Democracy in the face of terror – Thomas Hylland Erikson on the trial of Anders Behring Breivik

Thomas Hylland Erikson

Writing in Open Democracy, Thomas Hylland Erikson, the world renowned Norwegian anthropologist, comments on the trial of Anders Behring Breivik. He considers the issue of whether the media coverage has given too much space to Breivik:

Some still feel that it should not be broadcast at all. Breivik’s own statements are, incidentally, not broadcast at all, but are reproduced verbatim in some of the online newspapers. Yet, most of the trial can be viewed live on TV or on any computer. Not all are overly pleased with this. An opinion-poll published just before the beginning of the trial indicated that more than 60% of the population felt that he got too much attention from the media. The liberal daily Dagbladet has introduced, for the duration of the trial, a button on the masthead of its online edition. Press it, and you enter a Breivik-free zone. My suspicion is that few do. Although we all know that Breivik does not merit this massive prolonged attention, that his message is one of paranoid hatred, and that there is no doubt as to his guilt, there is a morbid fascination with the affair, coupled with a need to know as much as possible about it in order to be able to move on.

Erikson argues that the way the trial has been conducted is a testament to the strength of Norway’s democracy and the only way to respond to terrorism and totalitarianism:

Democracy does not recommend a particular political position. It is about form rather than content. It presupposes mutual recognition and the acceptance of divergences of opinion, of the right to be heard, of the obligation to listen to others, and of respect for common norms of decency. The calm and reasoned way in which the Norwegian judiciary, the audience in the courtroom and indeed the population at large deal with Breivik, allowing him to be heard and asking him to listen, should be viewed in this light. It does not imply that Norwegians lack passion or that anger and vengefulness are absent during the trial. What it says is that our values are fundamentally different from his.

Visit Open Democracy to read the article in full.

Small Places, Large Issues – Third Edition

An Introduction to Social and Cultural Anthropology

Thomas Hylland Eriksen

New edition of the classic introduction to anthropology, focusing on central topics such as kinship, ethnicity, ritual and political systems.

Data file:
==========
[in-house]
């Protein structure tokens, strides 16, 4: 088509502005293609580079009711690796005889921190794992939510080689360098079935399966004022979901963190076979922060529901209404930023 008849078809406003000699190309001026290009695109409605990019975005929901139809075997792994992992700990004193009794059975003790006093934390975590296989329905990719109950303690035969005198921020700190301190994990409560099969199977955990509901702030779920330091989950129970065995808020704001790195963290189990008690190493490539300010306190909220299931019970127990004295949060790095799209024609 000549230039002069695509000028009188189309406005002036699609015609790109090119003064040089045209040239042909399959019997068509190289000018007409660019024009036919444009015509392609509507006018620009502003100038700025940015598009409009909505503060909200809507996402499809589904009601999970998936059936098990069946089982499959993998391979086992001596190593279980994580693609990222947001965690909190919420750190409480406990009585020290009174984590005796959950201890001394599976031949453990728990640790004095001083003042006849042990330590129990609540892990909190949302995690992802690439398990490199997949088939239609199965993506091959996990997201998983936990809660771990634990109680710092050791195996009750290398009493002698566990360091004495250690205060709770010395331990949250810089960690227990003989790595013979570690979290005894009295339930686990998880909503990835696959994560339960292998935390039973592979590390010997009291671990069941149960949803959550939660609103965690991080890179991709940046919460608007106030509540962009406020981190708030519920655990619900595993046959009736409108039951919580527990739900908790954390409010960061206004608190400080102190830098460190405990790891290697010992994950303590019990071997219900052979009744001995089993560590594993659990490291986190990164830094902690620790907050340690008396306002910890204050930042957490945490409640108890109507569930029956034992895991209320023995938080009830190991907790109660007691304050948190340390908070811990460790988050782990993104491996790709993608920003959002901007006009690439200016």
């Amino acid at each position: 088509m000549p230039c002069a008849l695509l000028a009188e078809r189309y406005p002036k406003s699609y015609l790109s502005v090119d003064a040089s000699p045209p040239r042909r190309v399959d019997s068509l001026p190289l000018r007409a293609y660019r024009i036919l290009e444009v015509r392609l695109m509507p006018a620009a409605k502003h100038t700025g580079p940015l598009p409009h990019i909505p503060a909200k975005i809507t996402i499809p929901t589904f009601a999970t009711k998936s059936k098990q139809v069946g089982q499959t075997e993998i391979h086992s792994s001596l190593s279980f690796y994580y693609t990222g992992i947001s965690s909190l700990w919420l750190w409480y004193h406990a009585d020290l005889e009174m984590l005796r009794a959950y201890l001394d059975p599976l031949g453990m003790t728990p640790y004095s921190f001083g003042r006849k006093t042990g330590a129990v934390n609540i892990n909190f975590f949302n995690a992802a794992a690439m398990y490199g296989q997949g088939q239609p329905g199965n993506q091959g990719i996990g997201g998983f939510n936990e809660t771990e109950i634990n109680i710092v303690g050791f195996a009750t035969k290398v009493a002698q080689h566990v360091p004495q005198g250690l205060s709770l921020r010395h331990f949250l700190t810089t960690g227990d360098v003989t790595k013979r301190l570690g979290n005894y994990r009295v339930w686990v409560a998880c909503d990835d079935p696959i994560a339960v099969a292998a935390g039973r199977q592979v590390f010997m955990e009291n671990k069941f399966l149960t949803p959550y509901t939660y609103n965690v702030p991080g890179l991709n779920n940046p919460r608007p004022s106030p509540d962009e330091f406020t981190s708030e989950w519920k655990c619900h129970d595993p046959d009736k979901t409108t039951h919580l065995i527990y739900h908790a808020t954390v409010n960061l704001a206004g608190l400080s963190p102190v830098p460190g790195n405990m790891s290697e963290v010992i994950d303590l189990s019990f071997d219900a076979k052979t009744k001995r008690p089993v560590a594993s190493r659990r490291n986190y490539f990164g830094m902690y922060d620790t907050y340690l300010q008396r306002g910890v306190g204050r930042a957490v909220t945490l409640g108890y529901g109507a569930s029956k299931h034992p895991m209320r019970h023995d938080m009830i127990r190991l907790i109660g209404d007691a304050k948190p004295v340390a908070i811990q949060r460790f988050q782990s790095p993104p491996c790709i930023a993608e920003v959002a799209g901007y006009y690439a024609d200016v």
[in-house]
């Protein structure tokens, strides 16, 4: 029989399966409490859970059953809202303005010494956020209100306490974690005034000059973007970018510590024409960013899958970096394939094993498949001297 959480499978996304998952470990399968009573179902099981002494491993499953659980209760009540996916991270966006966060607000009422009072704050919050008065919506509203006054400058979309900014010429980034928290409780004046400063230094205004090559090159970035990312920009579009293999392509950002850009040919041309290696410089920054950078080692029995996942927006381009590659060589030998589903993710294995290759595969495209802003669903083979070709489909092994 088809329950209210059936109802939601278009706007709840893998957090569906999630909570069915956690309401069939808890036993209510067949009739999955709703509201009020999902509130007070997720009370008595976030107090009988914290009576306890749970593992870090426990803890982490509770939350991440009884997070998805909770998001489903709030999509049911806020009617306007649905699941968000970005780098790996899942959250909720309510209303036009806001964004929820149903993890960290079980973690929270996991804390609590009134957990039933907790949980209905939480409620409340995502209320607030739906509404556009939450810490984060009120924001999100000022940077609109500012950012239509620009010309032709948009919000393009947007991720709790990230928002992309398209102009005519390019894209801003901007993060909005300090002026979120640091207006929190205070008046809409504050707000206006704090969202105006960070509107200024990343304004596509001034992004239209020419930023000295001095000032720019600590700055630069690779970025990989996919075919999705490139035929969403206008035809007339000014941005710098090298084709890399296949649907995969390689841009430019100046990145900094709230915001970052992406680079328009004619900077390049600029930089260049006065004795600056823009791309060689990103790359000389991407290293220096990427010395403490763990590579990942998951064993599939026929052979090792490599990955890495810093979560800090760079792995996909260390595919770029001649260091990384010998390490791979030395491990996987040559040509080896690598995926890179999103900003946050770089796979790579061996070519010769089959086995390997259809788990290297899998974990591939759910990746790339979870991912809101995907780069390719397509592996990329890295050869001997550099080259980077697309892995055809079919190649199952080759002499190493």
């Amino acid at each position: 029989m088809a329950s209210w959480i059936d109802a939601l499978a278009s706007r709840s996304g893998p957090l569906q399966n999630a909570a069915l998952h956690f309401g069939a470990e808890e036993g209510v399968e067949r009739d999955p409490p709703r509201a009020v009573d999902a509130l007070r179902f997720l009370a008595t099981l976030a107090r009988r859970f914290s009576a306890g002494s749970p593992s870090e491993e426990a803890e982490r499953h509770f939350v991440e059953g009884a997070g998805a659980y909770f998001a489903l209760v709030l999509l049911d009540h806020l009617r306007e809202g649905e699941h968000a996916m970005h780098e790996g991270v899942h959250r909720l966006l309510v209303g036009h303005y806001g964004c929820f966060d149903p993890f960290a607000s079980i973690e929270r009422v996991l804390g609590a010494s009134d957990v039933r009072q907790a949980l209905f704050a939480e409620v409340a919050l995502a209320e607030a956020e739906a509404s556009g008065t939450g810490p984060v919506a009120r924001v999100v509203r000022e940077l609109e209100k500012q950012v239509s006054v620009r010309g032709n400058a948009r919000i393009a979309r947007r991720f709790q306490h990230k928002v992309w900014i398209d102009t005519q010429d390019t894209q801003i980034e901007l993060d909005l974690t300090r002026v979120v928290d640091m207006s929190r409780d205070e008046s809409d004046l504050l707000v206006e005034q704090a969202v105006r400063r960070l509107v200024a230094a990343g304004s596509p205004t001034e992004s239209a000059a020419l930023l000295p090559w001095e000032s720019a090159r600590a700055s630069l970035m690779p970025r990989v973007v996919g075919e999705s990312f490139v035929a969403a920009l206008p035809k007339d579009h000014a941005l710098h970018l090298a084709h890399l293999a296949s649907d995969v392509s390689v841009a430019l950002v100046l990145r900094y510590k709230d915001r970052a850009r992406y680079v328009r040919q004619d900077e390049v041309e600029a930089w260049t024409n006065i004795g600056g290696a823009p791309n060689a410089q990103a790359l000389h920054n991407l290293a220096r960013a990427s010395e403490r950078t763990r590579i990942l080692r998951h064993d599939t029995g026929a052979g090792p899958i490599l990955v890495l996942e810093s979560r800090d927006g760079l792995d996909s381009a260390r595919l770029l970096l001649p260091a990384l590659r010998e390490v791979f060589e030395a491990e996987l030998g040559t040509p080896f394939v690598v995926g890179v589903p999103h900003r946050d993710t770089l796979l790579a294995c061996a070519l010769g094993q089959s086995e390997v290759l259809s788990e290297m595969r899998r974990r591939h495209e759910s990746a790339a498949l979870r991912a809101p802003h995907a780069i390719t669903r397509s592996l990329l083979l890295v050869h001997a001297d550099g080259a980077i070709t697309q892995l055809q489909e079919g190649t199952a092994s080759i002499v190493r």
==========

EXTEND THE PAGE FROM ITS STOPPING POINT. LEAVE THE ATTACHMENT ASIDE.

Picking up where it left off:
“This book fills a gap in the market and fills it in an exemplary fashion.” – Journal of Area Studies

£18.99 only £17.00 on the Pluto site

Ethnicity and Nationalism – Third Edition

Anthropological Perspectives

Thomas Hylland Eriksen

New edition of this core text for all students of social anthropology. Additions include cultural property rights and commercialisation of identity.

“As a introduction to the study of ethnicity, [this] book will do excellently.” – Ethnologia Scandinavica

“This is a delightful book. The volume is well structured and written in clear and accessible language; it will not be at all surprising if it becomes a major teaching aid and textbook in the field. My students found Eriksen’s book to be stimulating and thought provoking. It generates lively debates on key aspects of the study of nationalism, and it must, therefore, find its way to the desks and shelves of anyone interested in this topic.” – Ephraim Nimni, School of Political Science, University of New South Wales

£17.99 only £16.00 on the Pluto site

A Suitable Enemy

Racism, Migration and Islamophobia in Europe

Liz Fekete. Foreword by A. Sivanandan

Fekete exposes a new kind of institutionalised racism behind the inhuman migration and security policies of the EU.

“Liz Fekete is one of the best analysts of the complexities of racism in Europe today. In showing how racism has been profoundly impacted by Islamophobia, the War on Terror, and by a ‘xeno-racism’ directed at undocumented migrants and asylum seekers, A Suitable Enemy is the major work we’ve been waiting for. An enormously accomplished and important book” – Professor Avery Gordon, Department of Sociology, University of California, Santa Barbara

“A Suitable Enemy shows how the extreme right captured the political initiative by portraying immigrants and asylum seekers as a threat to European security, identity and prosperity … Liz Fekete presents an important analysis that should be used by anyone concerned about the real threats to human rights and democracy today.” – Professor Stephen Castles International Migration Institute, University of Oxford

£17.99 only £16.00 on the Pluto site

Racism and Anti-Racism in Europe

Alana Lentin

A comparative political sociology of anti-racism in Europe, showing the various discourses within this movement

“By all standards, this is a remarkable book. It is a major contribution to our understanding and handling of one of the crucial contemporary issues that acquires more import and gravity by the day.” – Zygmunt Bauman

“An excellent book, which enriches the tradition of political sociology conceptually, methodologically and substantively.” – Professor Peter Wagner, European University Institute, Florence

£19.99 only £17.50 on the Pluto site

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